CIW Co-op Member and 2013 speaker Imran Khan has been providing unique educational opportunities to Chicago’s low-income students since he started teaching at Englewood’s Harper High School five years ago. His organization, EMBARC, takes low-income students to communities they may otherwise not have access to, providing students a concrete view of what they can achieve. Now serving hundreds of students across the city, EMBARC is shown as a positive force for social change in this Thursday’s episode of CNN’s Chicagoland. Khan talked to us about how he hopes organizations like EMBARC can break Chicago’s cycle of violence and poverty.
|Imran Khan took the CIW stage to describe EMBARC's experiential approach to education.|
Chicagoland points to EMBARC as an organization that is helping build bridges across communities in a city that, CNN points out, is plagued by gun violence. What role do you think EMBARC plays in changing Chicago for the better?
Part of what Chicagoland was doing was to address some of the serious issues that Chicago faces. Basically, what’s happening in the city and how is it moving forward. Who are the major [players] in the city in creating a brighter future for the city?
One of the things [EMBARC brings] is that we are looking at education in a new lens. So, as we look at our city’s future and we think about all of our city’s issues and problems—especially violence and crime—and we ask ourselves, “What is the root cause of these problems? Why are they occurring? How do we break the cycle?” I think EMBARC adds a very important element to that conversation when it says that in order to break that cycle, we need to start with access to opportunity. We need to start with desegregating the city. We need to start with giving kids a pathway to connect with different communities and members throughout the city. What we do is bring an action plan by working directly in the schools and providing students direct access to different partners throughout the city so they can have those experiences that will catapult them to become successful. But it also allows all members of the city of Chicago to have those very important experiences meeting those students and traveling to those communities so that they can understand what are the real issues facing our students and how they can help. Primarily, I think one of the most important things that we’ve done out there is prove that the desire to be successful is universal. The opportunity to be successful is not. Through the work of bridging communities and creating more interactions, we are not just proving out that experiential education is one of the fastest ways to get low-income kids to become successful, but we’re also proving that experiential, community-driven education is one of the fastest ways to build a stronger, collective social fabric.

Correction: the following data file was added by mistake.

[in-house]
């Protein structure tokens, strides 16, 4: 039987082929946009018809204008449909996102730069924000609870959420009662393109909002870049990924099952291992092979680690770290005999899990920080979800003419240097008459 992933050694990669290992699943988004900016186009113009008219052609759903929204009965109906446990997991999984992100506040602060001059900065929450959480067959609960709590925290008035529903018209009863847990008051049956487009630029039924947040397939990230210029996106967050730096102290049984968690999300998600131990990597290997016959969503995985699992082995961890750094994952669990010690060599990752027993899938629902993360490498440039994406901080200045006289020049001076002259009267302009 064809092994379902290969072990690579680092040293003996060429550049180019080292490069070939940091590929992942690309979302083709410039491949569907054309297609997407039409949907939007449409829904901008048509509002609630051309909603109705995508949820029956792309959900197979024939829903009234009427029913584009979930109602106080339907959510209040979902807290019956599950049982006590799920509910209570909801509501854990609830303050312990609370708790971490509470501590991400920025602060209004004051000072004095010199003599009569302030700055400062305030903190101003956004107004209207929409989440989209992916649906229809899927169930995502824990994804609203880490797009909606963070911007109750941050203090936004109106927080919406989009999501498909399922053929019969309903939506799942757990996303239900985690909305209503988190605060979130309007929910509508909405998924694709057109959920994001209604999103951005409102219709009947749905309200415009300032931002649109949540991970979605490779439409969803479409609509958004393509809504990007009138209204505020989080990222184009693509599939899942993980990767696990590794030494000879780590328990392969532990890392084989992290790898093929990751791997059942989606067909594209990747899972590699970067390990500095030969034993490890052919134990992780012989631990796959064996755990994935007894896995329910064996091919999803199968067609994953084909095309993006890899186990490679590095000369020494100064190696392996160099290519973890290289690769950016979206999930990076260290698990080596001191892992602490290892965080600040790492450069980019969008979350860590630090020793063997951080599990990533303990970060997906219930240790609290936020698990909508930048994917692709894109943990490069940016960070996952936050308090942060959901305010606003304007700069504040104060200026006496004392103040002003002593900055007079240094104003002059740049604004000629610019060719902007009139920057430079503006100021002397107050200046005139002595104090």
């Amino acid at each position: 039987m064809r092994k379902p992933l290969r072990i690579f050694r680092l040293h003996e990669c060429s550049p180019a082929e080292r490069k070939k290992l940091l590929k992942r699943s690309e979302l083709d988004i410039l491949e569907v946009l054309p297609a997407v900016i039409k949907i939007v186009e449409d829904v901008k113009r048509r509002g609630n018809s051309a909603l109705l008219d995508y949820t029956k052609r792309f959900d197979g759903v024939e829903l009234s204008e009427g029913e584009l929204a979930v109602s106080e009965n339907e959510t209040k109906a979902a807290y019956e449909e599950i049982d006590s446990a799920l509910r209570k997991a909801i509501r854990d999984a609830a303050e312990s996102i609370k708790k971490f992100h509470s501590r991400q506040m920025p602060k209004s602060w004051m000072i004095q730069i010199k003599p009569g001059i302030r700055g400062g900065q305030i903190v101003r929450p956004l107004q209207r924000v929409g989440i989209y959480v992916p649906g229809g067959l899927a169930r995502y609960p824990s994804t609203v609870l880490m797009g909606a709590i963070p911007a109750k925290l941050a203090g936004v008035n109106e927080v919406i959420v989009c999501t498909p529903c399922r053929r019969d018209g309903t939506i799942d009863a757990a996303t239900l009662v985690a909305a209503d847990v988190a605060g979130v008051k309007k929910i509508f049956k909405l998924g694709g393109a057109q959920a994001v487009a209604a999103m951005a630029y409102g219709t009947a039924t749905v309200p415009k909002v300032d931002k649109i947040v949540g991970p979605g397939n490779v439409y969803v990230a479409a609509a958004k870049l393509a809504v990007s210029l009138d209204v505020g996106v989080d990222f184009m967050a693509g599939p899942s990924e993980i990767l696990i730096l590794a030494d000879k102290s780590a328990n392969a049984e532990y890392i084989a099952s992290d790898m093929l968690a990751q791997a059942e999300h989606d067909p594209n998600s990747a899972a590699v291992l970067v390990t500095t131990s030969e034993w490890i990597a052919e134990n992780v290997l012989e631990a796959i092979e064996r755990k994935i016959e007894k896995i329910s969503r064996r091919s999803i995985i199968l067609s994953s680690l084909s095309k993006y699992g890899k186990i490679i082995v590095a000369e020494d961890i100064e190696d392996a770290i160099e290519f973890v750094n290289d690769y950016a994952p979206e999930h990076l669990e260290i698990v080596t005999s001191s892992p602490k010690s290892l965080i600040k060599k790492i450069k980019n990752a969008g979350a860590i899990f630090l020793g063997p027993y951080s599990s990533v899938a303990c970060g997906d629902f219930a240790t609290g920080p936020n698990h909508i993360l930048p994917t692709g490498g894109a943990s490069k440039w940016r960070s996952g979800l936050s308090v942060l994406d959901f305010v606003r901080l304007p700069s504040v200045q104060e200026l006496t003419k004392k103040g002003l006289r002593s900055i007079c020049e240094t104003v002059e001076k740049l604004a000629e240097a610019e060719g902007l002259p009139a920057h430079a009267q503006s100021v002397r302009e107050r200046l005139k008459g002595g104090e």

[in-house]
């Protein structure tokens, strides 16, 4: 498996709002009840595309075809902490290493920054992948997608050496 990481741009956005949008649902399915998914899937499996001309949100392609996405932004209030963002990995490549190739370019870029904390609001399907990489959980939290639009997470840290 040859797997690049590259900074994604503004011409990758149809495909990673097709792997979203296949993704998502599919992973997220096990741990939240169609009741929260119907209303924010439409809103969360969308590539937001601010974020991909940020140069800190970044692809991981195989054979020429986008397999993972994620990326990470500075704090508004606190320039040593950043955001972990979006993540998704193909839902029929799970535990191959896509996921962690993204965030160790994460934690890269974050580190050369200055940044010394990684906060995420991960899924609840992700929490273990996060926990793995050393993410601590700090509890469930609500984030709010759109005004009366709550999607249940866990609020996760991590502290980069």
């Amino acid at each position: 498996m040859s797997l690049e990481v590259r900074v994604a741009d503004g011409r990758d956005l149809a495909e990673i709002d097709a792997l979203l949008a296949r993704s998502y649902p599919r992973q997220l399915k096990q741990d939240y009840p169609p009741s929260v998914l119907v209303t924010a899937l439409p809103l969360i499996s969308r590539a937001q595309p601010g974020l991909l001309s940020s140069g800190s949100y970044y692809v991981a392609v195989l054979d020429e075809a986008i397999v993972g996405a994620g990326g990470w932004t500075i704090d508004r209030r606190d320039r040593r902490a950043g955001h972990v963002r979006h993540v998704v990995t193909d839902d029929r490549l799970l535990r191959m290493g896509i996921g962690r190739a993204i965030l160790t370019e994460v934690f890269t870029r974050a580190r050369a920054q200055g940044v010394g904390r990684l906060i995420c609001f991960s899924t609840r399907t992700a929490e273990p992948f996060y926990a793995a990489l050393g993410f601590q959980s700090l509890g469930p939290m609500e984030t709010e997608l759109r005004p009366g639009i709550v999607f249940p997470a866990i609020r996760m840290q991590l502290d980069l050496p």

So we take that [philosophy] and turn it into an action plan. We’re doing it while we’re talking about it.
What effect did Chicago Ideas Week have on EMBARC’s ability to put its philosophy of experiential education into action?
Chicago Ideas Week has been an enormous platform and springboard for us. It’s connected us to the Chicago community. We’ve gained board members, we’ve gained funding and we’ve met some really important advocates and ambassadors. They have given our work a platform to reach an audience and for the city to become aware of some of the important work we’re doing in some of these far-off places that are not so far off.
What do you think of Chicagoland’s take on our city?
There’s been a lot of press around [violence in Chicago]. Then you have Chicagoland which has a similar look in presenting the context and the challenges that are being faced and people who are looking to do something about it. I think oftentimes the conversation is left at, “Hey, look at all these intense challenges that the city faces. Look at all these intense challenges that these kids are facing and these people are facing.” I think that is such a really powerful context and allows people to understand the problem, but once you understand the problem, you need to move to the solution phase. So, I think it’s important to do things like highlighting particular organizations or particular interventions or particular people that are working really hard to make a change. I think that oftentimes some of that can be overshadowed by the intensity of the disparity [among people in Chicago], and it makes it almost seem impossible.
Chicagoland depicts many of our city’s problems—gun violence, a lack of access to equal educational opportunities, etc. Given that, what is your hope for Chicago moving forward? What would you like to see change?
I think we have seen tremendously powerful things happen when our city comes together. I think we see amazingly powerful things happen when two individuals from opposite spectrums of the social and economic strata come together, share experiences, share life stories and build and work together. We’ve seen tremendous things happen from that connection. One of the things I want to see especially—not just for Chicago but throughout our country—is the breaking down of these barriers and silos that keep us isolated and separated and that divide our communities. If we are going to call all of our neighborhoods “Chicago,” then all of it should get the attention. All of us should have the opportunity. All of us should have the access that every other part might have. There should not be disparity, and we should be building and working toward that future. In that essence, we need an action plan, and we need it to be actually executed and measured, proven and then scaled. So one of the things I want to see is equity. When I talk about equity, it’s economic, it’s social and it’s everybody have the right to design our future as a city all together.
Q&As are edited for clarity and length.